In his relatively short time as Saxon Motorcycles’ president, David Schwam has addressed two issues many custom V-twin manufacturers are identifying as vital areas to survive the market downturn: cutting costs and diversifying product line.
“We want to do something that will spur sales, make our line attractive to a different group of people in the market and reduce our cost base so that our operational burden is lowered,” Schwam said in an interview with Powersports Business. “We’ve accomplished the second goal pretty well.”
The first goal remains on the to-do list for Schwam and the manufacturer’s employee base, the latter of which work out of the company’s Casa Grande, Ariz., facility. The manufacturer, which was started by four former housing industry executives, is entering its fourth model year.
Earlier this year, Schwam was named president of the manufacturer that is likely to build approximately 400 new bikes this year, some of which will go to its surging international market.
“Clearly our position, at least from a domestic market perspective, is hunker down, run an efficient business, keep our costs in check and try to deliver the level of support and service we need to to make sure the dealers love our brand,” said Schwam, previously the company’s vice president of sales and marketing.
“And as the market comes back around, we think we’ll be in a very strong position to be one of the few manufacturers that can capitalize on that.”
Improving the company’s inventory handling was one of the keys the company saw in ensuring its future in the V-twin business. Saxon is now more efficient in buying and managing parts in a “just-in-time” inventory handling process “rather than have millions of inventory on the shelves waiting for people to place an order.”
“We’ve really done a tremendous amount of work to improve the way we do business here,” Schwam said. “I’ve brought in some new team members who could help us run the business more efficient. We’ve also reduced headcount in positions so we don’t have redundant positions.”
The other key part of the company’s focus is delivering product that is truly different from the rest of the market, something that can be a struggle.
“People who aren’t really well educated could look at our bikes next to many of our competitors and really when it comes down to it, you’re splitting hairs somewhat to notice the difference between them,” Schwam said. “So we’ve really been making an effort to work on new product and develop our pipeline in a way that it would have some bikes that are more highly differentiable.”
Saxon hopes to show off one of those new products at this year’s V-Twin Expo. It did something similar last year — in unveiling a bike with a different look — with its Mad Jack, a motorcycle with plenty of retro-style features. The Mad Jack, which the company is seeking to get into production, was meant to appeal to a younger buyer.
“Obviously we need to go after customers that aren’t being captured right now in the production custom market,” Schwam said.
Going after the younger demographic can be problematic, however, as they are less apt to have the necessary income or have enough of a credit history to warrant the necessary financing. Does this mean Saxon, which offers bikes in the mid-$20,000 range and up, must lower its price point?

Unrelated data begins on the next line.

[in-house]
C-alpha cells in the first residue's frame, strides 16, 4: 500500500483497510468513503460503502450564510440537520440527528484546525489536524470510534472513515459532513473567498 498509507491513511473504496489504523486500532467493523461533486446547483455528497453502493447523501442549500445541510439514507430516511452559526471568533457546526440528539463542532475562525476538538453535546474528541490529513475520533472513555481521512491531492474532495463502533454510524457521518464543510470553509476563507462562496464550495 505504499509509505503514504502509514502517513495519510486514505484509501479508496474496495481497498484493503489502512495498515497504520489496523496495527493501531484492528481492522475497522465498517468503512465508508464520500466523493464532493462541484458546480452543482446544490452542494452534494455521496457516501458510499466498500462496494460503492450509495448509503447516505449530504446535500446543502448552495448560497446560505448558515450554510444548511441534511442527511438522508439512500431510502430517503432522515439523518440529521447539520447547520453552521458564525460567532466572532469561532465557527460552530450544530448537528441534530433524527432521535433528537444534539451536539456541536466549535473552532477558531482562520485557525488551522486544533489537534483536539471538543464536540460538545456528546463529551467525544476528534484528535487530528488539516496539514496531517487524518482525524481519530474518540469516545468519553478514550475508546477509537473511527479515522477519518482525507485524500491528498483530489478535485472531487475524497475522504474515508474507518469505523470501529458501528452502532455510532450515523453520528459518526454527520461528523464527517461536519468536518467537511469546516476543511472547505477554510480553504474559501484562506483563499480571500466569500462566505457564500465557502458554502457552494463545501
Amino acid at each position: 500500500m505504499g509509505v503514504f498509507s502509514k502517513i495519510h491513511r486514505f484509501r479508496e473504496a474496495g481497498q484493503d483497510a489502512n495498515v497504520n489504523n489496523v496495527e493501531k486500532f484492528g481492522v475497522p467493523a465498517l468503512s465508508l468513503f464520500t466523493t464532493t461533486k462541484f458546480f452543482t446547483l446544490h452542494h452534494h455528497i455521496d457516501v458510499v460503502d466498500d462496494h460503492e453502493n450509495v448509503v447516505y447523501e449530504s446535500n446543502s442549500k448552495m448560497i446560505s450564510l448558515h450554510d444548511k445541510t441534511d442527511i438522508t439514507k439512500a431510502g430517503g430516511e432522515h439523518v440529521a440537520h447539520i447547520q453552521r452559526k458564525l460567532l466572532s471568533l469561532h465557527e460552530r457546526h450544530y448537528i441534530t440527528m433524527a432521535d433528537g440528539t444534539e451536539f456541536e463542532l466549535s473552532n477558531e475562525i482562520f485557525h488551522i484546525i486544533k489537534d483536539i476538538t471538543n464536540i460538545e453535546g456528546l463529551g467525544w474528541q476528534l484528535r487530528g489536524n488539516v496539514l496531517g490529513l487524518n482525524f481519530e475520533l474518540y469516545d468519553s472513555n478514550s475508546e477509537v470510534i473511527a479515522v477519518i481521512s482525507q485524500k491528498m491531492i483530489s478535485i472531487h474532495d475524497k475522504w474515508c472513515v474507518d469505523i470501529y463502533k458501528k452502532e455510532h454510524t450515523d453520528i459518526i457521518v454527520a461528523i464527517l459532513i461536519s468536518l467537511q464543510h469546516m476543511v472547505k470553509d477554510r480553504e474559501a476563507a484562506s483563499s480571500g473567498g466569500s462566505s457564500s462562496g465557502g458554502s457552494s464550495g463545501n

“It’s absolutely on our road map, but there are more questions there,” Schwam said. “The companies that have been able to offer bikes much less expensively that are production custom companies using American-made components are giving up something. Whether it’s dealer support or customer service or warranty or things like that, you have to pay for it somewhere.”
But backing off service or support isn’t something Schwam thinks is in the best interest of the brand.
“There are just certain limitations around the price points we can get to if we’re going to deliver the level of service we have in the past,” he said. “However, we are looking at a variety of options and companies we can partner with to do what we do best while leveraging their strengths to help us put a less expensive bike on the market.”
Besides eyeing price points, Saxon also will be looking at dealer training in 2008. The company previously has developed toolkits to help dealer profitability. This year, Schwam said the company is looking at other ways to provide training, whether it’s for F&I, service department or other potential profit-making centers.
“We’re going to make a concerted effort to do that,” he said of dealership training, which the company is finalizing for the upcoming year.
For 2007, Saxon will be off approximately 10 percent-12 percent in volume, a number that is likely better than most custom manufacturers. The company’s ability to remain close to the production level of 400 bikes annually is a testament in part to their ability to create markets outside the United States.
“Over a year ago we saw a downturn coming in the domestic market,” Schwam said. “As a result of that, we made some significant moves to boost our presence and develop distribution internationally and that’s now starting to pay off. We’re in a very strong position to allow our business to sustain itself and potentially grow where it was in past years with our domestic business alone.”
— Neil Pascale
Copyright 2008 Powersports Business